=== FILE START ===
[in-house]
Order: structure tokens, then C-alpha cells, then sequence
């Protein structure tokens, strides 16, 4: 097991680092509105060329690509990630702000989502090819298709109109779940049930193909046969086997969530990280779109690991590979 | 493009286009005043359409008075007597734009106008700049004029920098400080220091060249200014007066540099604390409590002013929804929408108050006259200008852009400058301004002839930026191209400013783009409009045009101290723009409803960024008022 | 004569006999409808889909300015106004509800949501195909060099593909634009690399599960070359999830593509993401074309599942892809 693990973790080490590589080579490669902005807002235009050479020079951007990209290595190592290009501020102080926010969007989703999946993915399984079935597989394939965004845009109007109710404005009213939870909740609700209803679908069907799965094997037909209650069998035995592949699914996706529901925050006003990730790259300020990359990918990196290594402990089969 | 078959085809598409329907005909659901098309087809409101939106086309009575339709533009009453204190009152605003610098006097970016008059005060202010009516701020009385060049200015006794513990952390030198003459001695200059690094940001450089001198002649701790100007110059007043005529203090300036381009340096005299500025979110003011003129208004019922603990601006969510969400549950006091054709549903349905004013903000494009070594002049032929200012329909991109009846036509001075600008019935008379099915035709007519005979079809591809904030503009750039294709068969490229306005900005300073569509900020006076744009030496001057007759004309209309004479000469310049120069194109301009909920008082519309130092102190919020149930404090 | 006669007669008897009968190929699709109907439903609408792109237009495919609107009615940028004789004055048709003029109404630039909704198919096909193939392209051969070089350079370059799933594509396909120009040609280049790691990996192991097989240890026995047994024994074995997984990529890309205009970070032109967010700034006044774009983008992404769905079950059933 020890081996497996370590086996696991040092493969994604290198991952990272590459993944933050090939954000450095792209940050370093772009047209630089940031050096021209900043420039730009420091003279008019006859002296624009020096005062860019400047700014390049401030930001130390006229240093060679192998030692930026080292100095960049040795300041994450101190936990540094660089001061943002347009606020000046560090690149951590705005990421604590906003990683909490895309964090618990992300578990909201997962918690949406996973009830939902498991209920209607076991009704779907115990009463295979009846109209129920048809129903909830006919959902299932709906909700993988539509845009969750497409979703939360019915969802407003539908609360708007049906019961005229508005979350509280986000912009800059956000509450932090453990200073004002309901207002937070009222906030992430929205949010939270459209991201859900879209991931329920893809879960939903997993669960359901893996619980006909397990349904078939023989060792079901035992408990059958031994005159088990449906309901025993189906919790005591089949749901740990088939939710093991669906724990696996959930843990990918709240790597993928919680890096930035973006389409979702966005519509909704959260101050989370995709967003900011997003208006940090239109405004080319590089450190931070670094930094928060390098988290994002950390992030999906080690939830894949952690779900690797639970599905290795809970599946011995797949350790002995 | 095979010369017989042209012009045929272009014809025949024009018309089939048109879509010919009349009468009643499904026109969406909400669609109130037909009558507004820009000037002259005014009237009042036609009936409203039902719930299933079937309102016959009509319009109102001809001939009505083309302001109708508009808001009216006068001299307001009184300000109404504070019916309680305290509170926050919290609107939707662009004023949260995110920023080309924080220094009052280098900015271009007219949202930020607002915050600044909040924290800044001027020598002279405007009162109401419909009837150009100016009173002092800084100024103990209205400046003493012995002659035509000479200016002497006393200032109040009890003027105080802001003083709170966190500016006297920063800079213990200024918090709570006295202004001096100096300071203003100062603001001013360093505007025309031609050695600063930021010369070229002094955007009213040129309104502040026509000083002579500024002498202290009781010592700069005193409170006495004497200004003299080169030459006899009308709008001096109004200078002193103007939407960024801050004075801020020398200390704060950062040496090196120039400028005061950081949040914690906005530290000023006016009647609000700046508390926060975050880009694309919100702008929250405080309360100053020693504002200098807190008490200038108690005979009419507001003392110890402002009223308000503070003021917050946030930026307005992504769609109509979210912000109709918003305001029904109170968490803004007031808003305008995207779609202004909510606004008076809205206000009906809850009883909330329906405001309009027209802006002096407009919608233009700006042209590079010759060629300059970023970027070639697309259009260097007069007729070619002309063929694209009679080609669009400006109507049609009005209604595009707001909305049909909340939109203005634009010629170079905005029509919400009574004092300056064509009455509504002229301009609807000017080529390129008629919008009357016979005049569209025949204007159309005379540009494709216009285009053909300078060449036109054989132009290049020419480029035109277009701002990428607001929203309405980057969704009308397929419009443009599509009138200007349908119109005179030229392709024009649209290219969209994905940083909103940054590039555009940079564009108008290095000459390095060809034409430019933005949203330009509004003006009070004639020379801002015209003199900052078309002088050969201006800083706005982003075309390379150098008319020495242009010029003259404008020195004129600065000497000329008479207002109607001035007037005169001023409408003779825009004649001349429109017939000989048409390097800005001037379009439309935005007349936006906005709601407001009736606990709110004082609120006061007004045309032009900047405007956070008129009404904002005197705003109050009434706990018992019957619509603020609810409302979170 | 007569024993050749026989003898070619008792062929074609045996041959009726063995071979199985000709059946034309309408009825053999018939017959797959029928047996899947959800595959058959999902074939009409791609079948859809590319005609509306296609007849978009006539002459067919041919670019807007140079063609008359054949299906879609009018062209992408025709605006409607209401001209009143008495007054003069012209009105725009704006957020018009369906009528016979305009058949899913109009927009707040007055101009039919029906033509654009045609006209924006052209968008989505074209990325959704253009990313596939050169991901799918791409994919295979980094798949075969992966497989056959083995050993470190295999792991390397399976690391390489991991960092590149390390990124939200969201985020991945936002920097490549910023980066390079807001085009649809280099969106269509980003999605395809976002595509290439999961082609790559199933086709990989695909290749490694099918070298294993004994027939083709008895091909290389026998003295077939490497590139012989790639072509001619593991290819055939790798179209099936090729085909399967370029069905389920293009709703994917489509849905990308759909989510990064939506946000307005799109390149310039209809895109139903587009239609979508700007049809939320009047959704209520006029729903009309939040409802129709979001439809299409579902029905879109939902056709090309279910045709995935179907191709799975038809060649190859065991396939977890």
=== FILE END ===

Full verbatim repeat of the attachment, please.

[in-house]
Order: structure tokens, then C-alpha cells, then sequence
């Protein structure tokens, strides 16, 4: 097991680092509105060329690509990630702000989502090819298709109109779940049930193909046969086997969530990280779109690991590979 | 493009286009005043359409008075007597734009106008700049004029920098400080220091060249200014007066540099604390409590002013929804929408108050006259200008852009400058301004002839930026191209400013783009409009045009101290723009409803960024008022 | 004569006999409808889909300015106004509800949501195909060099593909634009690399599960070359999830593509993401074309599942892809 693990973790080490590589080579490669902005807002235009050479020079951007990209290595190592290009501020102080926010969007989703999946993915399984079935597989394939965004845009109007109710404005009213939870909740609700209803679908069907799965094997037909209650069998035995592949699914996706529901925050006003990730790259300020990359990918990196290594402990089969 | 078959085809598409329907005909659901098309087809409101939106086309009575339709533009009453204190009152605003610098006097970016008059005060202010009516701020009385060049200015006794513990952390030198003459001695200059690094940001450089001198002649701790100007110059007043005529203090300036381009340096005299500025979110003011003129208004019922603990601006969510969400549950006091054709549903349905004013903000494009070594002049032929200012329909991109009846036509001075600008019935008379099915035709007519005979079809591809904030503009750039294709068969490229306005900005300073569509900020006076744009030496001057007759004309209309004479000469310049120069194109301009909920008082519309130092102190919020149930404090 | 006669007669008897009968190929699709109907439903609408792109237009495919609107009615940028004789004055048709003029109404630039909704198919096909193939392209051969070089350079370059799933594509396909120009040609280049790691990996192991097989240890026995047994024994074995997984990529890309205009970070032109967010700034006044774009983008992404769905079950059933 020890081996497996370590086996696991040092493969994604290198991952990272590459993944933050090939954000450095792209940050370093772009047209630089940031050096021209900043420039730009420091003279008019006859002296624009020096005062860019400047700014390049401030930001130390006229240093060679192998030692930026080292100095960049040795300041994450101190936990540094660089001061943002347009606020000046560090690149951590705005990421604590906003990683909490895309964090618990992300578990909201997962918690949406996973009830939902498991209920209607076991009704779907115990009463295979009846109209129920048809129903909830006919959902299932709906909700993988539509845009969750497409979703939360019915969802407003539908609360708007049906019961005229508005979350509280986000912009800059956000509450932090453990200073004002309901207002937070009222906030992430929205949010939270459209991201859900879209991931329920893809879960939903997993669960359901893996619980006909397990349904078939023989060792079901035992408990059958031994005159088990449906309901025993189906919790005591089949749901740990088939939710093991669906724990696996959930843990990918709240790597993928919680890096930035973006389409979702966005519509909704959260101050989370995709967003900011997003208006940090239109405004080319590089450190931070670094930094928060390098988290994002950390992030999906080690939830894949952690779900690797639970599905290795809970599946011995797949350790002995 | 095979010369017989042209012009045929272009014809025949024009018309089939048109879509010919009349009468009643499904026109969406909400669609109130037909009558507004820009000037002259005014009237009042036609009936409203039902719930299933079937309102016959009509319009109102001809001939009505083309302001109708508009808001009216006068001299307001009184300000109404504070019916309680305290509170926050919290609107939707662009004023949260995110920023080309924080220094009052280098900015271009007219949202930020607002915050600044909040924290800044001027020598002279405007009162109401419909009837150009100016009173002092800084100024103990209205400046003493012995002659035509000479200016002497006393200032109040009890003027105080802001003083709170966190500016006297920063800079213990200024918090709570006295202004001096100096300071203003100062603001001013360093505007025309031609050695600063930021010369070229002094955007009213040129309104502040026509000083002579500024002498202290009781010592700069005193409170006495004497200004003299080169030459006899009308709008001096109004200078002193103007939407960024801050004075801020020398200390704060950062040496090196120039400028005061950081949040914690906005530290000023006016009647609000700046508390926060975050880009694309919100702008929250405080309360100053020693504002200098807190008490200038108690005979009419507001003392110890402002009223308000503070003021917050946030930026307005992504769609109509979210912000109709918003305001029904109170968490803004007031808003305008995207779609202004909510606004008076809205206000009906809850009883909330329906405001309009027209802006002096407009919608233009700006042209590079010759060629300059970023970027070639697309259009260097007069007729070619002309063929694209009679080609669009400006109507049609009005209604595009707001909305049909909340939109203005634009010629170079905005029509919400009574004092300056064509009455509504002229301009609807000017080529390129008629919008009357016979005049569209025949204007159309005379540009494709216009285009053909300078060449036109054989132009290049020419480029035109277009701002990428607001929203309405980057969704009308397929419009443009599509009138200007349908119109005179030229392709024009649209290219969209994905940083909103940054590039555009940079564009108008290095000459390095060809034409430019933005949203330009509004003006009070004639020379801002015209003199900052078309002088050969201006800083706005982003075309390379150098008319020495242009010029003259404008020195004129600065000497000329008479207002109607001035007037005169001023409408003779825009004649001349429109017939000989048409390097800005001037379009439309935005007349936006906005709601407001009736606990709110004082609120006061007004045309032009900047405007956070008129009404904002005197705003109050009434706990018992019957619509603020609810409302979170 | 007569024993050749026989003898070619008792062929074609045996041959009726063995071979199985000709059946034309309408009825053999018939017959797959029928047996899947959800595959058959999902074939009409791609079948859809590319005609509306296609007849978009006539002459067919041919670019807007140079063609008359054949299906879609009018062209992408025709605006409607209401001209009143008495007054003069012209009105725009704006957020018009369906009528016979305009058949899913109009927009707040007055101009039919029906033509654009045609006209924006052209968008989505074209990325959704253009990313596939050169991901799918791409994919295979980094798949075969992966497989056959083995050993470190295999792991390397399976690391390489991991960092590149390390990124939200969201985020991945936002920097490549910023980066390079807001085009649809280099969106269509980003999605395809976002595509290439999961082609790559199933086709990989695909290749490694099918070298294993004994027939083709008895091909290389026998003295077939490497590139012989790639072509001619593991290819055939790798179209099936090729085909399967370029069905389920293009709703994917489509849905990308759909989510990064939506946000307005799109390149310039209809895109139903587009239609979508700007049809939320009047959704209520006029729903009309939040409802129709979001439809299409579902029905879109939902056709090309279910045709995935179907191709799975038809060649190859065991396939977890």